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Pryor Sticks To The Middle In Close Arkansas Senate Race

Arkansas Democrat Mark Pryor is fighting for his seat in a state that's grown more Republican. He's campaigning hard at events like this University of Arkansas Razorbacks game.
Ailsa Chang
Arkansas Democrat Mark Pryor is fighting for his seat in a state that's grown more Republican. He's campaigning hard at events like this University of Arkansas Razorbacks game.

Arkansas Democrat Mark Pryor is running one of the closest Senate races in the country. The fight, which could determine which party will control the Senate next year, may be on its way to becoming the most expensive race in the state's history.

Since President Obama won in 2008, Arkansas has grown more Republican, but Pryor is still hoping to win a third term on his reputation as a down-the-middle guy.

The operating principle in Arkansas politics is that everything is personal. People expect their politicians to work to get their vote. To show up in their hometowns, their festivals, and their football games.

That's why Pryor didn't let the first home game of the season for the University of Arkansas Razorbacks go to waste.

He's up against a fiercely conservative House Republican, Tom Cotton, but Pryor is still selling himself as he always has: the choice for the happy middle. The moderate who embraces bipartisanship. Arkansas has had a tradition of electing centrists, but the question now is, are those days over?

Lance Johnson thinks so. He's from nearby Springdale, and is in the construction business. "He's a real middle-of-the-road, don't-make-waves, don't-do-anything senator," he says. Johnson says there's nothing wrong with being down the middle "if you stand for something." But, he adds, "I've met with Mark Pryor five or six times in 12 years. I don't know what he stands for."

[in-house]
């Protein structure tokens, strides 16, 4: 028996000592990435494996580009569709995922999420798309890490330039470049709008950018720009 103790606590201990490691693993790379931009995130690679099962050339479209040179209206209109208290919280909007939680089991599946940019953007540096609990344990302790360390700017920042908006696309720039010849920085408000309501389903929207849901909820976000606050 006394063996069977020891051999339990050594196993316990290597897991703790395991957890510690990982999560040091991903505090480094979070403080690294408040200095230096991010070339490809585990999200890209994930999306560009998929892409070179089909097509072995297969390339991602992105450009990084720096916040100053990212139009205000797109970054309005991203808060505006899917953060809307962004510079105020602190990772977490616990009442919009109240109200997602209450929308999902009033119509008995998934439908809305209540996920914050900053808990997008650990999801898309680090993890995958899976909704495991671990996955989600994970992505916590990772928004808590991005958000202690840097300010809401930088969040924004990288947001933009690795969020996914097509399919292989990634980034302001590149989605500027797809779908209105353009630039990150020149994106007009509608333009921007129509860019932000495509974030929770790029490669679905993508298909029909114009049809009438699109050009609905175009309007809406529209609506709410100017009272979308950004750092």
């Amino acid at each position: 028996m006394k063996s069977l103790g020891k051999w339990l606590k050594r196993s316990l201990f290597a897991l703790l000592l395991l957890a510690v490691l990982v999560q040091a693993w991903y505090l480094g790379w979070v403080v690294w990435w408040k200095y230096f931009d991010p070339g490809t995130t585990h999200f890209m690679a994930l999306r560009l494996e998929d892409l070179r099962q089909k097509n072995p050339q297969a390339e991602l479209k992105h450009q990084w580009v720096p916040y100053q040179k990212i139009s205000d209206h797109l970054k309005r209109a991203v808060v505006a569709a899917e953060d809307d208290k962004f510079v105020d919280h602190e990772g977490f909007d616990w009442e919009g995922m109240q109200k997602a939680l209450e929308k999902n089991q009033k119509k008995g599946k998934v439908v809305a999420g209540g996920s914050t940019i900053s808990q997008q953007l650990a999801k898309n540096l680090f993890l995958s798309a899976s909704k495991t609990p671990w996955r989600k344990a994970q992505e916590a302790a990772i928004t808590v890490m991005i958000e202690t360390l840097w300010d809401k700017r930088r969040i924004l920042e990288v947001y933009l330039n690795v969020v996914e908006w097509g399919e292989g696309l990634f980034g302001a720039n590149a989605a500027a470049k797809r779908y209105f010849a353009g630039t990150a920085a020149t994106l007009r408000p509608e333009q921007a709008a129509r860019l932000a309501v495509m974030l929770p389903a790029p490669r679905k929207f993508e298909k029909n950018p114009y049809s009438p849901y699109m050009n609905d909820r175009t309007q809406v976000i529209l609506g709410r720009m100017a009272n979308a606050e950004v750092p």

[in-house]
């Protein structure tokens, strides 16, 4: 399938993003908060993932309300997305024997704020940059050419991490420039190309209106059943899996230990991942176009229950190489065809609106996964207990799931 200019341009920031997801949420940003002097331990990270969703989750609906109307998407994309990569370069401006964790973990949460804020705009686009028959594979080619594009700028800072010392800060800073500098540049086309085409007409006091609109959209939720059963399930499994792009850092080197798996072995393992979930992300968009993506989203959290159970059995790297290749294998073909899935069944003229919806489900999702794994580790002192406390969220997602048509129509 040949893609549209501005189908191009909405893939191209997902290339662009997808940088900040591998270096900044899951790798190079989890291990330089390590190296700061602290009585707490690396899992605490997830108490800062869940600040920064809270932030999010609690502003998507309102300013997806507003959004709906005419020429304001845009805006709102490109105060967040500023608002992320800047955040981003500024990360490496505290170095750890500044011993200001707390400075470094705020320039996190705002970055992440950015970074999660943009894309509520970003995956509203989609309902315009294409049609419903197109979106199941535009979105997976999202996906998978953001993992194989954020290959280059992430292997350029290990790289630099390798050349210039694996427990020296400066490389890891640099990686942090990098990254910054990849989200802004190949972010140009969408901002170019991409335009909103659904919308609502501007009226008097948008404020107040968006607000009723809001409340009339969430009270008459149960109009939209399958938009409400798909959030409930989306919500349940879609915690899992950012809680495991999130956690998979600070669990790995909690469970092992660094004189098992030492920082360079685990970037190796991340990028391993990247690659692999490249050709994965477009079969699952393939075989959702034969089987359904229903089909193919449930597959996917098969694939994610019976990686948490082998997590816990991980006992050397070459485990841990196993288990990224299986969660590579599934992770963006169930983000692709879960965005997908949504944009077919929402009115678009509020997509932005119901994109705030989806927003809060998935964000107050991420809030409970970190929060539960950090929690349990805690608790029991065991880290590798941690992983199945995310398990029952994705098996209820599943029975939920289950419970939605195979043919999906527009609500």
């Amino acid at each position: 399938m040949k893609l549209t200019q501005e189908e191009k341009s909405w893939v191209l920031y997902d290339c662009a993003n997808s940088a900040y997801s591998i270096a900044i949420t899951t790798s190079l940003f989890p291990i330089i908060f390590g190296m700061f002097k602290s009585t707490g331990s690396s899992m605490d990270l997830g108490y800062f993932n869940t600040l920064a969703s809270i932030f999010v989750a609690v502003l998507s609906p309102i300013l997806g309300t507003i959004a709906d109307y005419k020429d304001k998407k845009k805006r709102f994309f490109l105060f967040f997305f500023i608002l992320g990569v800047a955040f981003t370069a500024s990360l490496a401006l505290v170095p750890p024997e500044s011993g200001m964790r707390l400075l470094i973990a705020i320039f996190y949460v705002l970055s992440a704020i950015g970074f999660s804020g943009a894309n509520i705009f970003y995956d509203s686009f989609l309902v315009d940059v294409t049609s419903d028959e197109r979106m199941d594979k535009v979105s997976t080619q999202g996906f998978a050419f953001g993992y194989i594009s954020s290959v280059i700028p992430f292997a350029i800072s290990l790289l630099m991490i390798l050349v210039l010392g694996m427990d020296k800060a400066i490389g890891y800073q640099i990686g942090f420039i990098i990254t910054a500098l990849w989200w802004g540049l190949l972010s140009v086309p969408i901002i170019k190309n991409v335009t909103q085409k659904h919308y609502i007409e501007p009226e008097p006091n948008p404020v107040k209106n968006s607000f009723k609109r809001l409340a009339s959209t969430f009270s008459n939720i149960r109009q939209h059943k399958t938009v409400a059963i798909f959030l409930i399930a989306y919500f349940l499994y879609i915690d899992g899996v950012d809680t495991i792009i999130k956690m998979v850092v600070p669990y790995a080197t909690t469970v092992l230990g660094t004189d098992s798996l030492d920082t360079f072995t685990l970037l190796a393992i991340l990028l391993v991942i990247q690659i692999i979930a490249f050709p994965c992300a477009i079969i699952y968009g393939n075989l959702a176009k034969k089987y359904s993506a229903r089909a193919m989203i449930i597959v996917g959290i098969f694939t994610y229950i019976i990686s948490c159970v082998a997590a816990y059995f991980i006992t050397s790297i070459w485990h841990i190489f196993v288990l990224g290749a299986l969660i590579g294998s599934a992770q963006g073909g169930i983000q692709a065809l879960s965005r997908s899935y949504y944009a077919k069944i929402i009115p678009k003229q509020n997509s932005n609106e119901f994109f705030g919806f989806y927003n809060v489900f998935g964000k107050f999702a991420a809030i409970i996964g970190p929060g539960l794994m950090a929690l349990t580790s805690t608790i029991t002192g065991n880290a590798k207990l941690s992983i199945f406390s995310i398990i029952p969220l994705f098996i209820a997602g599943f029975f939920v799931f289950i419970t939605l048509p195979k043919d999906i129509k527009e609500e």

Pryor says that he stands for bringing people together. "Well, I think the most important thing a senator can do is listen. And when you listen to people, you take their ideas, their views into consideration. I don't know if that makes me a moderate or not, but it makes me a bridge-builder," he says.

And that's led to a record Republicans are trying to connect to a deeply unpopular president. But Pryor's positions there are mixed. He backed Obama on the economic stimulus package and the health care law, but he rejected measures to tighten gun control. His family and closest friends say walking that middle line — listening to every viewpoint — is a reflection of his fundamental personality.

His father, David, who held Pryor's Senate seat for 18 years, remembers how his son struggled to work a crowded room. He says when his son started out in politics, "he might be in a fundraiser and there might be 300 people in the room, and one person would start asking him questions — he'd stay there for 45 minutes answering questions, you know, with 299 people just hanging out and waiting to shake his hand."

His son is soft-spoken and doesn't make waves in or out of politics. Friends say he's never even had a beer, and all the radio stations in his car are preset to gospel stations. His childhood friend Ford Overton calls him the perpetual peacemaker.

"Whether it's a pickup game of trying to figure out who the five are gonna be on the game and you might get a couple of them arguing, Mark will try to steer it to where everybody's good," Overton says.

Yet while Republicans insist Pryor's center-seeking shows lack of conviction, many voters say they're turned off by the unwavering conservatism of his opponent, Cotton. Even on such issues as the farm bill.

Cotton voted against the farm bill this year because, he said, the cuts weren't deep enough. That seemed tone-deaf to farmers like Dow Brantley who depend heavily on the bill's subsidies. Brantley runs a 10,000-acre farm in the small town of England. So he says Pryor's going to get his vote.

But he knows a lot of people who will never forgive Pryor for supporting Obamacare.

"For that reason alone, I think quite a few of my farmer friends are going to vote for Tom Cotton," he says.

And that's how it goes for Pryor. In two months, he'll find out whether walking the middle these past 12 years has earned him more fans than critics.

Copyright 2020 NPR. To see more, visit https://www.npr.org.

Ailsa Chang is an award-winning journalist who hosts All Things Considered along with Ari Shapiro, Audie Cornish, and Mary Louise Kelly. She landed in public radio after practicing law for a few years.
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